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The Right Way To Rehydrate Long-Term Storage Food

The Right Way To Rehydrate Long-Term Storage Food

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Many foods in long-term food storage are dry goods. These are foods like pasta or rice that are dried and then cooked in water to varying degrees. However, there’s a broader category of dehydrated foods that includes vegetables and meat substitutes commonly referred to as TVP or “textured vegetable protein.”

While preparing foods like pasta and rice is fairly straightforward, properly rehydrating vegetables and TVP to ensure proper tenderness, flavor and nutrition is a bit more complex.  Water is often used as the rehydrating ingredient, but other things are used as well: broths or stocks, fruit juice and milk.

In addition, the temperature of the rehydrating liquid along with the time, duration and incorporation into a recipe varies. This variation is sometimes due to the nature of the dehydrated food or the final recipe.

Dehydrated Food Variations

The table below serves as a rough cheat-sheet to understand the minimum soaking times for various dried and dehydrated foods. The default liquid for rehydrating is water, but it should always be cold or at least not in excess of room temperature. Rehydrating in hot liquids can discolor some dehydrated foods like onions, turning them a light pink, or leach out too many nutrients such as the beta-carotene in dehydrated carrots. However, you may encounter some recipes that require you to add a hot liquid. This is sometimes true with rehydrated potato slices. If in doubt, follow the recipe or the table below.

Be Forewarned

Rehydrating before cooking is often a good idea. Even if the recipe you have on hand says you can add the dehydrated food and assume that full rehydration will occur, that can also fail.

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There’s nothing worse than expecting a nice sliced potato casserole to come out perfect, only to find that some of the potato slices have the consistency of shoe leather.

Rehydrating Is Not Just About Water

Something else to keep in mind is that you don’t always have to use water. You could use a fruit juice like apple juice to rehydrate most fruits, or a powdered drink mix of your choice. The rehydrated fruit will pick up some of the flavor notes of the juice and the dilution of the original fruit flavor will be lessened to some degree.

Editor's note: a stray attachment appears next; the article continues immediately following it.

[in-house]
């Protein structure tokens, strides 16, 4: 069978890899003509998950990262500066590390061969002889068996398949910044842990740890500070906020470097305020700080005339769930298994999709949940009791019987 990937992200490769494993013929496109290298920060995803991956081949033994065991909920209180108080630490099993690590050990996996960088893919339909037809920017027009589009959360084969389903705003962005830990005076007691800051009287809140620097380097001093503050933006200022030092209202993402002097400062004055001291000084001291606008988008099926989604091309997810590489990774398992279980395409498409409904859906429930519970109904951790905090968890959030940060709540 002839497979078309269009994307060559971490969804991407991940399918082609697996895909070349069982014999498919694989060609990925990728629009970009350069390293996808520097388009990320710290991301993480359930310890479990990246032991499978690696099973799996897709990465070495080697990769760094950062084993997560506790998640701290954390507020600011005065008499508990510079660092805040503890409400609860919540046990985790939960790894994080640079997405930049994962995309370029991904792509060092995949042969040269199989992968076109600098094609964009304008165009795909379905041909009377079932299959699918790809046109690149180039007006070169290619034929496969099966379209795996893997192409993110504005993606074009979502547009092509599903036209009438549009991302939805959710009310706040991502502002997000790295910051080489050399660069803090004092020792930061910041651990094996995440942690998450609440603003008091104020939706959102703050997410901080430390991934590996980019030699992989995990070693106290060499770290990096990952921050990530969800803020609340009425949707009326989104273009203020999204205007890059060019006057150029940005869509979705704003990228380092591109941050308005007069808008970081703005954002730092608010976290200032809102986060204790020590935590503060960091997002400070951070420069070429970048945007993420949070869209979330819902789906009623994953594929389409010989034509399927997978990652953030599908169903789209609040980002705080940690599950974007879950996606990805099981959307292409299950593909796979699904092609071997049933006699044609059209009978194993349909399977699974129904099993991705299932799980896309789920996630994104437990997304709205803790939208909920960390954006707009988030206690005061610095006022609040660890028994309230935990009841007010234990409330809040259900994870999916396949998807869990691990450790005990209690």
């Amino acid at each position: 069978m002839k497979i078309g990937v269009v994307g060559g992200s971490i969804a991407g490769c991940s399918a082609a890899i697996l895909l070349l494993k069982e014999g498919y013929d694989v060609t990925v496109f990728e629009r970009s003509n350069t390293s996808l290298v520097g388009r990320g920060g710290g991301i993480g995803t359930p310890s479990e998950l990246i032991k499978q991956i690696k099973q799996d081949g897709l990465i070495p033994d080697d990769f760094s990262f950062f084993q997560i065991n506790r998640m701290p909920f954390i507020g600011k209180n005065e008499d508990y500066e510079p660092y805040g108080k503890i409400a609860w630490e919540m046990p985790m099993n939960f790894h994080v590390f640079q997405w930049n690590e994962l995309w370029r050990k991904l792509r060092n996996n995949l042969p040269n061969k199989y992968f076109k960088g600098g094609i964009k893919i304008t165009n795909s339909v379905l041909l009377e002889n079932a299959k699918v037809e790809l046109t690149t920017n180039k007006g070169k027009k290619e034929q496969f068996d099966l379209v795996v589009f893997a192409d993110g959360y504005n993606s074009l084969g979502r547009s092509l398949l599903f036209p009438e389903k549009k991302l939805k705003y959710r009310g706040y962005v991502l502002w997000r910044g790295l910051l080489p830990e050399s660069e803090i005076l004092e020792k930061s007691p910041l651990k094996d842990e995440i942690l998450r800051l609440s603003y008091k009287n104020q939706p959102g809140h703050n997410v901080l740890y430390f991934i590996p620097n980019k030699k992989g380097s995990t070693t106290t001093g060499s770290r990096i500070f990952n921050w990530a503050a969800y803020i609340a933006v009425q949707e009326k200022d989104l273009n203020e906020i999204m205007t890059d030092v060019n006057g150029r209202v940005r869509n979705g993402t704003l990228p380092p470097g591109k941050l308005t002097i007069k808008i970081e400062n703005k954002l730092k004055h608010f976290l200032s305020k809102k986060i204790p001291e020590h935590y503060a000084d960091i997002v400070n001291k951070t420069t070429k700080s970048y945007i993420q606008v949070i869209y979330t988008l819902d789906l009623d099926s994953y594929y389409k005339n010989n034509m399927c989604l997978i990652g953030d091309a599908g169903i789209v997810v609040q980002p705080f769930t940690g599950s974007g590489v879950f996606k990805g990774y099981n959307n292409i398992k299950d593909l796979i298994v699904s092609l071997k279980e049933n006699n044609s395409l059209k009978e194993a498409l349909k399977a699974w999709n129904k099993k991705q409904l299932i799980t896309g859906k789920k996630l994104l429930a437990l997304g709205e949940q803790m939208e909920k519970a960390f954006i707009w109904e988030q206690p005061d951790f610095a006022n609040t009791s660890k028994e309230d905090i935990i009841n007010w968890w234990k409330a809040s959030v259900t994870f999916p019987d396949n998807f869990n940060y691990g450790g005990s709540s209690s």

Another option is using a stock or broth to rehydrate TVP or vegetables that you will be using in a savory dish such as a soup or stew. You can make the stock from scratch or use bouillon, but once again, make sure the liquid is cold or at least at room temperature. Hot liquids seem to have an adverse effect on many dehydrated foods. Also, don’t overdo it with the bouillon. Dehydrated foods soak up liquids quickly and entirely. If the broth is too salty, it will make your vegetables too salty.

The Rehydrated Food Grid

This table is designed to give you general proportions of dehydrated food to liquid and minimum soaking times. In all instances you can exceed the minimums by double, and in the case of dried beans you can go as long as 24 hours.


Product Water to add to 1 cup dried food Minimum soaking time (hours)
Apples, sliced 1 1/2 1/2 to 2
Pears, sliced 1 3/4 1 1/4
Peaches, sliced 2 1 1/4
Asparagus 2 ¼ 1 ½
Beans, lima 2 ½ 1 ½ to 24 hrs
Beans, green snap 2 ½ 1
Beets 2 ¾ 1 ½
Carrots 2 1/4 1 to 2
Cabbage 3 1
Corn 2 ¼ ½ to 2
Okra 3 ½
Onions 2 ¾
Peas 2 ½ ½ to 1
Pumpkin 3 1
Squash 1 ¾ 1
Spinach 1 ½
Potatoes 1 ½ ½ to 1
Turnip Greens and other greens 1 ¾
Rice – White, brown or wild 2 until steamed
Pasta 1 quart al dente
Dehydrated Meats
Poultry 1 cup stock 30 to 1
Ground Beef Crumbles, Deli Meat 1 cup stock 30
Textured Vegetable Protein 1 stock based on TVP flavor 30


To Drain or Not to Drain

If you are rehydrating outside of a recipe that calls for the simple addition of the food, you should drain the liquid, but do a test first. Take what you have rehydrated and test it for consistency, taste, texture and mouth feel. If it’s tough or leathery, or doesn’t taste right, give it some more time. Remember, too, that you’ll probably be adding flavorings or seasonings and other ingredients in a recipe, but take the time to assess texture before draining the liquid.

You might also want to reserve the liquid as a base for a recipe or stock but taste it first. Rehydrated onions create a great onion-flavored base, and many fruits do as well. Potatoes and beans? Not so much.

Remember the Concept

Think ahead to what you are cooking or trying to prepare. A “dump and stir” approach to dehydrated foods can give you unsatisfactory results. With time and experimentation, you’ll understand better how to manage rehydration. The key is to experiment today rather than at a stressful time when all you have to eat is long-term food stores. If you haven’t heard, “Eat what you store and store what you eat.” This is a good reason to start that practice, and in the process understand the nuances of rehydrating dehydrated foods.

What advice would you add? Share your thoughts in the section below:

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